Rio Tinto (LSE: RIO) is a leading producer of iron ore along with other materials. Because Rio Tinto is a commodity producer, its financials are subject to the boom/bust commodity cycle. Although the good times can be really good in terms of earnings and growth, the bad times can be pretty difficult.
Given the current information on the commodity cycle, what’s ahead for the dividend? Here’s what I think.
Iron ore is used to make steel. Given that countries need steel to build new cities and maintain old ones, iron ore is quite essential. This is especially true for nations that are still developing like China.
Although iron ore prices fell sharply from 2011 to the early part of 2016 due to a slowdown in China’s economy, the price of the commodity has since rallied from the 2016 lows. Given the rally, one could say we’re in the boom phase of the commodity cycle.
Because the exact future price of iron ore is unknowable, however, I believe the company’s dividend will continue to fluctuate over time. Management themselves have adopted a rather flexible approach to capital returns.
In terms of their dividend policy, management’s intention is for “total cash returns to shareholders over the longer term to be in a range of 40 to 60 per cent of underlying earnings in aggregate through the cycle”.
Rio Tinto’s dividend has fluctuated in the past. In the year ended 31 December, 2016, for example, Rio Tinto’s total normal dividend fell to $1.70 per share from the previous year’s $2.15 per share.
The dividend has also increased in other years. Assuming management doesn’t pay a special dividend, Rio’s dividend yield is around 4.67% at current prices with a total normal dividend of around $3.86 per share.
In terms of the next few years, I think the dividend could grow given that its largest customer, China, has rebounded rather strongly economically. I also reckon that emerging markets could outperform expectations given the amount of stimulus going around and the vaccine rollouts.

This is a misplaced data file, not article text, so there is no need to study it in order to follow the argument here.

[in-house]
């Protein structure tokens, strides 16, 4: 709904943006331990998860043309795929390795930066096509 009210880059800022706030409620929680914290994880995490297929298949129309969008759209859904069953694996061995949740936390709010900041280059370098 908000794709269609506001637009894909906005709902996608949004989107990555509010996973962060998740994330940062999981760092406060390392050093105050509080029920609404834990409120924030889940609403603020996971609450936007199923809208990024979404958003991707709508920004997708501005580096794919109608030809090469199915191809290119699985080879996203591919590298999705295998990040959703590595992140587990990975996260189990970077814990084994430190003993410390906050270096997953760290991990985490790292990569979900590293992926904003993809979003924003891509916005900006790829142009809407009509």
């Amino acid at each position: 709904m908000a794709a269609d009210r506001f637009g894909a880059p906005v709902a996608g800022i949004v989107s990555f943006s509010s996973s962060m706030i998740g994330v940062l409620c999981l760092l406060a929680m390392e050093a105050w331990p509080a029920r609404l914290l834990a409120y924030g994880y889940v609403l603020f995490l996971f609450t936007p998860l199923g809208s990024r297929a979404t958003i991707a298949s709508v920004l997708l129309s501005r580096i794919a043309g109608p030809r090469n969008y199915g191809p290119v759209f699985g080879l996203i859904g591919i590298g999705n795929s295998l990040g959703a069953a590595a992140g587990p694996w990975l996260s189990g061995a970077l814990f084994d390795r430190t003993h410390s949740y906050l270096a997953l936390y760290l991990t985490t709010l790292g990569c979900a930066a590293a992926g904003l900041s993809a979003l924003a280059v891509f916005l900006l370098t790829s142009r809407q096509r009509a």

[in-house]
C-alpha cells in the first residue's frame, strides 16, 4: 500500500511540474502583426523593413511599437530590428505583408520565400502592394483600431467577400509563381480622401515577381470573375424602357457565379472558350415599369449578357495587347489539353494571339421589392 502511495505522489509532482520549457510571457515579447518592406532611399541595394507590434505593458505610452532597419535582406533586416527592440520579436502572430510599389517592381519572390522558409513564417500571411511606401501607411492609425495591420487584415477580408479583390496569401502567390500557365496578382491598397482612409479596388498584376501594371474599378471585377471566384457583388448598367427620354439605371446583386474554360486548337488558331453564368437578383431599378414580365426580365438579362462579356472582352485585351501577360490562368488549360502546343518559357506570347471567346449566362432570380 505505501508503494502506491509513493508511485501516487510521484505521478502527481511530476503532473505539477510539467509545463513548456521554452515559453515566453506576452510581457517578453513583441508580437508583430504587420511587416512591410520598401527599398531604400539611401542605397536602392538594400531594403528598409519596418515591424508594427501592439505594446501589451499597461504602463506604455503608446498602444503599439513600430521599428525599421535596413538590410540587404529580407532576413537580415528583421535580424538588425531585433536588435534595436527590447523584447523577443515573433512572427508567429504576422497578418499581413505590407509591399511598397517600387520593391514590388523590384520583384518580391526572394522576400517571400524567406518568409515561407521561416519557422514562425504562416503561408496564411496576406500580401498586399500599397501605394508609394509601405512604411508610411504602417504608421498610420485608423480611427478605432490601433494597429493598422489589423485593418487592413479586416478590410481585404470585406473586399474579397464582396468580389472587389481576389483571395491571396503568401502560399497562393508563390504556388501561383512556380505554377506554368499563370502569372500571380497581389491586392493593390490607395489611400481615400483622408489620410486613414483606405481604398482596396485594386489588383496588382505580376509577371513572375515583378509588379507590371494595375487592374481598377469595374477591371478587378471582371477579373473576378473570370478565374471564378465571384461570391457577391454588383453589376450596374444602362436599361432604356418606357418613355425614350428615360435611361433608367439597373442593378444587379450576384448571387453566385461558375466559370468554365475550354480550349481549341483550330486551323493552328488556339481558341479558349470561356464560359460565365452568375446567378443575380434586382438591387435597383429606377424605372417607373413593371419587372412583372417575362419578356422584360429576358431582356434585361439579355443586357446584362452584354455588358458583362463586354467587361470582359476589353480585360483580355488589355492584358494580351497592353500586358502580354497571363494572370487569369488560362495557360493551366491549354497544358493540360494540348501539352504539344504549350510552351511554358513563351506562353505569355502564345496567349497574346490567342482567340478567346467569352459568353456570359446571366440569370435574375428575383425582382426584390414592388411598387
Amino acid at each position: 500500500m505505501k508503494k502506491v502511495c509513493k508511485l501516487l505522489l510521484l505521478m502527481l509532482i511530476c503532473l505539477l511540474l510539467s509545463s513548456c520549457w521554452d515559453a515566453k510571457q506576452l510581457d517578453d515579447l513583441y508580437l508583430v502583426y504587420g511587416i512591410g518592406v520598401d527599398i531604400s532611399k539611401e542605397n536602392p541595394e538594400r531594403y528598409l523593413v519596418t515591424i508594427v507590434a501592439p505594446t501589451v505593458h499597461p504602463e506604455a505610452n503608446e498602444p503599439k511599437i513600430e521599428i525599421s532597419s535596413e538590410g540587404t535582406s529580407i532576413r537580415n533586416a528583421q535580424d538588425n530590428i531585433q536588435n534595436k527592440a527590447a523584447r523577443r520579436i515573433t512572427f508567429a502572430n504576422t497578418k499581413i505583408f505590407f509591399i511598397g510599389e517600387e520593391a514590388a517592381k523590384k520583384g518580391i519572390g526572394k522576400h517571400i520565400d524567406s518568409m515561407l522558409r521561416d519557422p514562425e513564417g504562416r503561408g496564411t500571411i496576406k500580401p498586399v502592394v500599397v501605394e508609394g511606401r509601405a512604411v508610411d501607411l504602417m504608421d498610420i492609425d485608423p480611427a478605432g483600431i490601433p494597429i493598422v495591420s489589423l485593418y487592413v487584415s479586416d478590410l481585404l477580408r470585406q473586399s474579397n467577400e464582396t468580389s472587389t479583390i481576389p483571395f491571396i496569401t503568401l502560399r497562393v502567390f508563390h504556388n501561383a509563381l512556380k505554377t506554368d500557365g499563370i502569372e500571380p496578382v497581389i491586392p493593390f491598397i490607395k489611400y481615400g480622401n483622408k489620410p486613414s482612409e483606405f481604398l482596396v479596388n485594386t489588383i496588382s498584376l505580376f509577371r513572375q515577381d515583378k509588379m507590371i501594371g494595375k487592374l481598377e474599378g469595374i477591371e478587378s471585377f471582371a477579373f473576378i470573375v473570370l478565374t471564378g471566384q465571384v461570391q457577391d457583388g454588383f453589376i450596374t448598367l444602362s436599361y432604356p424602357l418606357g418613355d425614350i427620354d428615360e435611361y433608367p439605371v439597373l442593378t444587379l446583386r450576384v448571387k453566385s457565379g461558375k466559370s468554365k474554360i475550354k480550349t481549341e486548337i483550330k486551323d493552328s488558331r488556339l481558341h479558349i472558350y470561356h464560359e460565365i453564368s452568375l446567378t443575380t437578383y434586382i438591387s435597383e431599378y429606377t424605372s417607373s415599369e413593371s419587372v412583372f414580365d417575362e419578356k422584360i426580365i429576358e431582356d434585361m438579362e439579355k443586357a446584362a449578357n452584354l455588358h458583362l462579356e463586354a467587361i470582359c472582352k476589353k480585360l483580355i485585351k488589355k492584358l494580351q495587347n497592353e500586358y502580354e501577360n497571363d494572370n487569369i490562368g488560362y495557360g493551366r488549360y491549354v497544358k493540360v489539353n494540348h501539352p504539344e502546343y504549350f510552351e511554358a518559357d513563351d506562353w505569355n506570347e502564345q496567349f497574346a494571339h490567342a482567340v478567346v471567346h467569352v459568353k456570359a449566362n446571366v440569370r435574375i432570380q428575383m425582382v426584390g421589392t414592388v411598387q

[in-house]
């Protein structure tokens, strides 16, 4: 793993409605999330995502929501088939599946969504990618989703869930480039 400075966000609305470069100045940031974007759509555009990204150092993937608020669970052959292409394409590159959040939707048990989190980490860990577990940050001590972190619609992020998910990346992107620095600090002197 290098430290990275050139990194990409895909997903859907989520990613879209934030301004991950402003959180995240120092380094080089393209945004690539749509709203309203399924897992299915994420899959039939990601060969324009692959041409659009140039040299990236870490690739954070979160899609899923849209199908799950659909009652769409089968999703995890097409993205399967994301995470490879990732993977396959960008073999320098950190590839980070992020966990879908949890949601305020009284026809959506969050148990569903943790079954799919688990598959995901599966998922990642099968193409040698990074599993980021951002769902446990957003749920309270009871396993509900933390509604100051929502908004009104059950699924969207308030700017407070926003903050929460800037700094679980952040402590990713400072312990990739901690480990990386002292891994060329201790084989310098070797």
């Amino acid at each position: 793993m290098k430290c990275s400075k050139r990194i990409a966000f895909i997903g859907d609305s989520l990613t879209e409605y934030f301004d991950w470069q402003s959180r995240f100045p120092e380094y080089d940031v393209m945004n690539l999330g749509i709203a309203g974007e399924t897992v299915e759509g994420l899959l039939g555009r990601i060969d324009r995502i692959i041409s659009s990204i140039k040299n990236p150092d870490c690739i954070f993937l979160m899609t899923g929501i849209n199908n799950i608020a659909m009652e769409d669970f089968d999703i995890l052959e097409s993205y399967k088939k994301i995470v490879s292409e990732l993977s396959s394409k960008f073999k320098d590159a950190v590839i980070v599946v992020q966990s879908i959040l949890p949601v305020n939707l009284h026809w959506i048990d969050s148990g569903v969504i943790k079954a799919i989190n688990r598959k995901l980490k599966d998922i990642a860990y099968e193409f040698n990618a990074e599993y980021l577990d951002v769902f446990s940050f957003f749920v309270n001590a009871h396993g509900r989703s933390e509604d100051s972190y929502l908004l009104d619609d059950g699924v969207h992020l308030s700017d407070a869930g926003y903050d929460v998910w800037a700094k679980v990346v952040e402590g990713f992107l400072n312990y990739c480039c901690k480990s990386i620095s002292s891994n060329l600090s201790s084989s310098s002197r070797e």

What I think of Rio Tinto
There is a lot to like about Rio Tinto. Given its scale and asset quality, the company is one of the low cost producers of iron ore. As a result, it can handle the commodity cycle better than many of its rivals. With good management, the company has the potential to expand with opportunistic acquisitions when the industry is in the bust parts of cycles.
In terms of execution, management has done well over the past five years. Since early 2016, the stock has more than tripled and the company has also paid plenty of dividends along the way. The company’s management has also smartly avoided investing substantial sums in oil and gas assets, many of which aren’t as valuable as they were before given the lower prices of Brent crude oil.
As Rio Tinto’s long-term chart shows, however, commodity cycles can be tough to judge. As a result, I think the stock is riskier than a lot of leading stocks in other sectors that are less volatile.
Because I think iron demand will increase in the future given the development of many emerging markets, I’d buy Rio Tinto shares. But, because the commodity cycle is inherently unpredictable, I’d give it the same weighting in my portfolio as it has in the FTSE 100.
Jay Yao has no position in any of the shares mentioned. The Motley Fool UK has no position in any of the shares mentioned. Views expressed on the companies mentioned in this article are those of the writer and therefore may differ from the official recommendations we make in our subscription services such as Share Advisor, Hidden Winners and Pro. Here at The Motley Fool we believe that considering a diverse range of insights makes us better investors.